Sexuality Research and Social Policy

, Volume 12, Issue 4, pp 301–316 | Cite as

Multiple and Concurrent Sex Partnerships and Social Norms: Young Adults’ Sexual Relationships in the Metropolitan Communities of Cape Town, South Africa

  • Byela TibesigwaEmail author
  • Martine Visser


Even though antiretroviral treatment is becoming more efficient and available, new HIV infections still occur, and this is particularly evident in the sub-Saharan Africa region. Heterosexual intercourse is still the main mode of HIV transmission in the region, and multiple and concurrent sex partners are arguably crucial for the spread of the epidemic. It is therefore problematic that sexual risk-taking, in terms of multiple and concurrent sex partners, persists in spite of HIV awareness and knowledge. This study examines the role of social norms on multiple and concurrent sex partnerships using longitudinal data of young adults residing in the metropolitan communities of Cape Town in South Africa. Overall, our results show that the social norms related to multiple and concurrent sex partners, in the community, have a positive and significant influence on young adults’ choice of sex partners. This effect appears to be stronger amongst male young adults, than female young adults.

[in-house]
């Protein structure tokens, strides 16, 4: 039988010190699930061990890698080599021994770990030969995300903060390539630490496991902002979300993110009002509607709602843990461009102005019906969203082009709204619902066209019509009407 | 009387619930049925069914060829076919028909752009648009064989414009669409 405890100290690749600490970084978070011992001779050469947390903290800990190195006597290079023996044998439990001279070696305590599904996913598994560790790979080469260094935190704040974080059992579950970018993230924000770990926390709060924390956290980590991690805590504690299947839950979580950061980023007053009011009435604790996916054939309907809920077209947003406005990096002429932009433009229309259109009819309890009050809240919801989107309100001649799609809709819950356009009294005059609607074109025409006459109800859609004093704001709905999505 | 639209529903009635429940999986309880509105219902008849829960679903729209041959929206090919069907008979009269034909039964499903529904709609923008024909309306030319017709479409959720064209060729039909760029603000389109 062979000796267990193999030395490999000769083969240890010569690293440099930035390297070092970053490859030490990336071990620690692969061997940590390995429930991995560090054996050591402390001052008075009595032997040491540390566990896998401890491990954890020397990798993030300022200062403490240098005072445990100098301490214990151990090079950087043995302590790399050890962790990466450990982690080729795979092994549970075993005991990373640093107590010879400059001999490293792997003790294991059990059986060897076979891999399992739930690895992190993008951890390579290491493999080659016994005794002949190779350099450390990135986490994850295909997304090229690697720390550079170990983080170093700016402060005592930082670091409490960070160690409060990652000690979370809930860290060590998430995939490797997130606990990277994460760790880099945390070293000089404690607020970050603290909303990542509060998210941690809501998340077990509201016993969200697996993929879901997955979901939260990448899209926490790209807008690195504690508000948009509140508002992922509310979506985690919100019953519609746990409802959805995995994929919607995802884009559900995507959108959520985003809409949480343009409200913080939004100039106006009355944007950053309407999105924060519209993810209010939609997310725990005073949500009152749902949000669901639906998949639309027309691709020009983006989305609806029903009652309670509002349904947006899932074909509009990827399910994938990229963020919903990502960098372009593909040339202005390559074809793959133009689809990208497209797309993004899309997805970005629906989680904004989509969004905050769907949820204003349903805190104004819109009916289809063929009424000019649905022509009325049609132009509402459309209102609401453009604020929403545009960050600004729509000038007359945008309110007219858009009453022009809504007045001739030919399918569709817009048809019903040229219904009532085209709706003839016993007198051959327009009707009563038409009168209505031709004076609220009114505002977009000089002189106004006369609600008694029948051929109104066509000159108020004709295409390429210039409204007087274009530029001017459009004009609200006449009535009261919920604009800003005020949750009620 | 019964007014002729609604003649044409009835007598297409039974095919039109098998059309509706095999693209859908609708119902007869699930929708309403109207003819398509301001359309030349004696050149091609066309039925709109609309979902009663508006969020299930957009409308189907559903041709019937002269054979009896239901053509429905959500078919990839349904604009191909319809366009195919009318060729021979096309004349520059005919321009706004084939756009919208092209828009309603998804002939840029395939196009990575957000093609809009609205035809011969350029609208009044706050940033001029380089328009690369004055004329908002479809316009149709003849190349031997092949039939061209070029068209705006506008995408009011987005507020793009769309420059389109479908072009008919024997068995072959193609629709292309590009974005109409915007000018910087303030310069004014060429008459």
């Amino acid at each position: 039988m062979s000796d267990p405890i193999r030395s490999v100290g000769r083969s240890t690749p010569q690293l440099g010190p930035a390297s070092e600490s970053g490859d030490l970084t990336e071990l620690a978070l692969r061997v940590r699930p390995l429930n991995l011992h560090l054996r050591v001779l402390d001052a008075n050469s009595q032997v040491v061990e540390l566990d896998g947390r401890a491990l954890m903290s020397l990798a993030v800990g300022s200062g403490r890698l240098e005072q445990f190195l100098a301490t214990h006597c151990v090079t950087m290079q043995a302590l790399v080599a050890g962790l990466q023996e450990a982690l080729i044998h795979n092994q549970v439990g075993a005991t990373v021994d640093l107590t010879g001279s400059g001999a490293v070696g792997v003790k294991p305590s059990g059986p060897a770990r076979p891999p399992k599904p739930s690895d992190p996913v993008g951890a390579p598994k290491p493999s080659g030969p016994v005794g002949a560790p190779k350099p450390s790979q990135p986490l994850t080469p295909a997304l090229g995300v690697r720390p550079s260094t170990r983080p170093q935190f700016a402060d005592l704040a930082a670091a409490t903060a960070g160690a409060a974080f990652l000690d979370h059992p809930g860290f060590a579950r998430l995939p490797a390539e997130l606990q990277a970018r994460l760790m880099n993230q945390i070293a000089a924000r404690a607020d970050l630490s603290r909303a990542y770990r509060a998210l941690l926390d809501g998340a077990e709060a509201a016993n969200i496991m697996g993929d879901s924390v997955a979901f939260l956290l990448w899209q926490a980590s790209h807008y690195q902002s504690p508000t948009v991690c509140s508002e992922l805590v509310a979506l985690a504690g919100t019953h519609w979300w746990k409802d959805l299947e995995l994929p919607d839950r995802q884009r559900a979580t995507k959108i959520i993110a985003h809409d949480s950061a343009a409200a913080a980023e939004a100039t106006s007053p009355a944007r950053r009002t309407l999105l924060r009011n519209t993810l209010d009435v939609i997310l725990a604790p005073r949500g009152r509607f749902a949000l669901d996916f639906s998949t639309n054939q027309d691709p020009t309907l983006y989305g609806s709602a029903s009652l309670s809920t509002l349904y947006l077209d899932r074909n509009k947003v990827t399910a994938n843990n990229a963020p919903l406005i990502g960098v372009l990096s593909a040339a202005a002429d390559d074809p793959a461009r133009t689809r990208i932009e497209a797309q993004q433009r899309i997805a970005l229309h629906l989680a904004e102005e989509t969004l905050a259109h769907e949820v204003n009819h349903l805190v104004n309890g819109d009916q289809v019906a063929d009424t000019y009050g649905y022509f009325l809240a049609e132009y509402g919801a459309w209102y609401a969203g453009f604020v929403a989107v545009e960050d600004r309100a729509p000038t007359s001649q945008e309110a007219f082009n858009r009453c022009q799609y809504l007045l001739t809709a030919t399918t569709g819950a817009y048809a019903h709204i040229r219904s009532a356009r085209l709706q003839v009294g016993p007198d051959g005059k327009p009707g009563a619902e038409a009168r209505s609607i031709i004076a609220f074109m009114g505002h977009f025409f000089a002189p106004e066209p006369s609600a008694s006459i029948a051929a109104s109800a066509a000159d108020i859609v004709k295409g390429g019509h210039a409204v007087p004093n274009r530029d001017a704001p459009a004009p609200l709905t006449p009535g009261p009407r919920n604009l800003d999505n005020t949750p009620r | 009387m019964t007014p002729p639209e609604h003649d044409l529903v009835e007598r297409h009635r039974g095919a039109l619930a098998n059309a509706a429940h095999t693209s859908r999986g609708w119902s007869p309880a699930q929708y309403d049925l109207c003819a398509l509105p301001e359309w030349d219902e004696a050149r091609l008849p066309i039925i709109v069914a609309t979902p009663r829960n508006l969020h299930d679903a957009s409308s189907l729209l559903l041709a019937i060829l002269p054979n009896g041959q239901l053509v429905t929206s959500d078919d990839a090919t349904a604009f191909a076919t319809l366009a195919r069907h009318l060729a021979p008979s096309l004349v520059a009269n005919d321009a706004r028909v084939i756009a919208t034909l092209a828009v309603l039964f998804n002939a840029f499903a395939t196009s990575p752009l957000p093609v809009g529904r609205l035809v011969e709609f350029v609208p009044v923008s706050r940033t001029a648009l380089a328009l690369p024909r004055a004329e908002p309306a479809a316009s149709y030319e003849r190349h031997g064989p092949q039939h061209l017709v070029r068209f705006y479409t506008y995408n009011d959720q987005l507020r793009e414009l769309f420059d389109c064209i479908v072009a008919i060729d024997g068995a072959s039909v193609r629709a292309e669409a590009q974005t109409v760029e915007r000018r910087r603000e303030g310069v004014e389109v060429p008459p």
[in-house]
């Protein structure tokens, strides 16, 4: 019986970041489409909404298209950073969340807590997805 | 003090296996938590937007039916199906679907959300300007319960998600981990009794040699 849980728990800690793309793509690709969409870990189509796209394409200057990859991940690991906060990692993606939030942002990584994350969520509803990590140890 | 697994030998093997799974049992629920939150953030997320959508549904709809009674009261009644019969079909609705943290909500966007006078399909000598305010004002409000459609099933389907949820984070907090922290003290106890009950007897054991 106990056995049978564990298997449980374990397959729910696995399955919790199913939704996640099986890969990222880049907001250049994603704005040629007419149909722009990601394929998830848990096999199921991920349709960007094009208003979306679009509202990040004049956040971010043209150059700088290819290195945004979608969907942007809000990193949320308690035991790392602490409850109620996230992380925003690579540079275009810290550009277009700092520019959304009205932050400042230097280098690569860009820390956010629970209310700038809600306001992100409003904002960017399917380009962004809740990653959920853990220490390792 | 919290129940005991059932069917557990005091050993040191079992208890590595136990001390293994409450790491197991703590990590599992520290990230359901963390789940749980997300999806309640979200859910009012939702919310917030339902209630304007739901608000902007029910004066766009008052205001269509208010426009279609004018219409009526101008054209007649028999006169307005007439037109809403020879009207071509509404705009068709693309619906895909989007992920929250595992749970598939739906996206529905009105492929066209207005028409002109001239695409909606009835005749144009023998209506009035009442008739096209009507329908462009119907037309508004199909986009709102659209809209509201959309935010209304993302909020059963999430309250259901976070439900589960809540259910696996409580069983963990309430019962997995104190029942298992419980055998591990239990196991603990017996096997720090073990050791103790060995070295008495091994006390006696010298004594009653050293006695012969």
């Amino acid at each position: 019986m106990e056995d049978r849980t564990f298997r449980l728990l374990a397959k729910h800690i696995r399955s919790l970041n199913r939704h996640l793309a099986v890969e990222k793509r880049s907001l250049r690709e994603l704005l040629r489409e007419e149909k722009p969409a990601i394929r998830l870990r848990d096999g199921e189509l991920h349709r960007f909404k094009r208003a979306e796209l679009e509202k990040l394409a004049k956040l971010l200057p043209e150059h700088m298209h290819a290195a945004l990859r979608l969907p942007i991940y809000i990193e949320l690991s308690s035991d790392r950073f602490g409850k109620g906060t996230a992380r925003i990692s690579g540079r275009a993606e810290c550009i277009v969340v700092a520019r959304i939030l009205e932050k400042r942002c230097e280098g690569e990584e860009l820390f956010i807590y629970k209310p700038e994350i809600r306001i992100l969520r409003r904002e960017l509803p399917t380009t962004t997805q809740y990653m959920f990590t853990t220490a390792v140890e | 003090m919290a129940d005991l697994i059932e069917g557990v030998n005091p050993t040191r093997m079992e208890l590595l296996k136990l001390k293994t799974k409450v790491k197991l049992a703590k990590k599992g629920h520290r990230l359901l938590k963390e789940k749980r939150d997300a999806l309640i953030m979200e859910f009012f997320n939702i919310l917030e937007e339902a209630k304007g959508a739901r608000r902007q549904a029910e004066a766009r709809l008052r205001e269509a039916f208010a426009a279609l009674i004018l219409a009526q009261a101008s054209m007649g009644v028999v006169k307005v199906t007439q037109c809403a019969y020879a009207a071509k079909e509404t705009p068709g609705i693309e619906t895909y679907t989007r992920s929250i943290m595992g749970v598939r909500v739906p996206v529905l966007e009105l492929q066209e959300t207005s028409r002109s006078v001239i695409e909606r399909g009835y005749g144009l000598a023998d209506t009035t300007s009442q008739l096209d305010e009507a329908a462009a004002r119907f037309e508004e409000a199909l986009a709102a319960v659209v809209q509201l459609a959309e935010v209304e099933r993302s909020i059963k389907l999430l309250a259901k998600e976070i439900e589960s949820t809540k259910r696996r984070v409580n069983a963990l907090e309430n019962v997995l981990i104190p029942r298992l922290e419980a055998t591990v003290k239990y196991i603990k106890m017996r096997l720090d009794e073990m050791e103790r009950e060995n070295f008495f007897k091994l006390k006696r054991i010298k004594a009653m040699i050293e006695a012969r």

HIV/AIDS Social norms Multiple and concurrent sex partnerships 



We are grateful for helpful comments from anonymous reviewers. We also gratefully acknowledge valuable input from Andrea Mannberg from the Department of Economics, Umeå University, SE-901 87 Umeå, Sweden and Mintewab Bezabih from the Grantham Institute for Climate Change and the Environment, London School of Economics and Political Science Tower 3, Clements Inn Passage, London WC2A 2AZ


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© Springer Science+Business Media New York 2015

Authors and Affiliations

  1. 1.School of Economics, University of Cape TownCape TownSouth Africa

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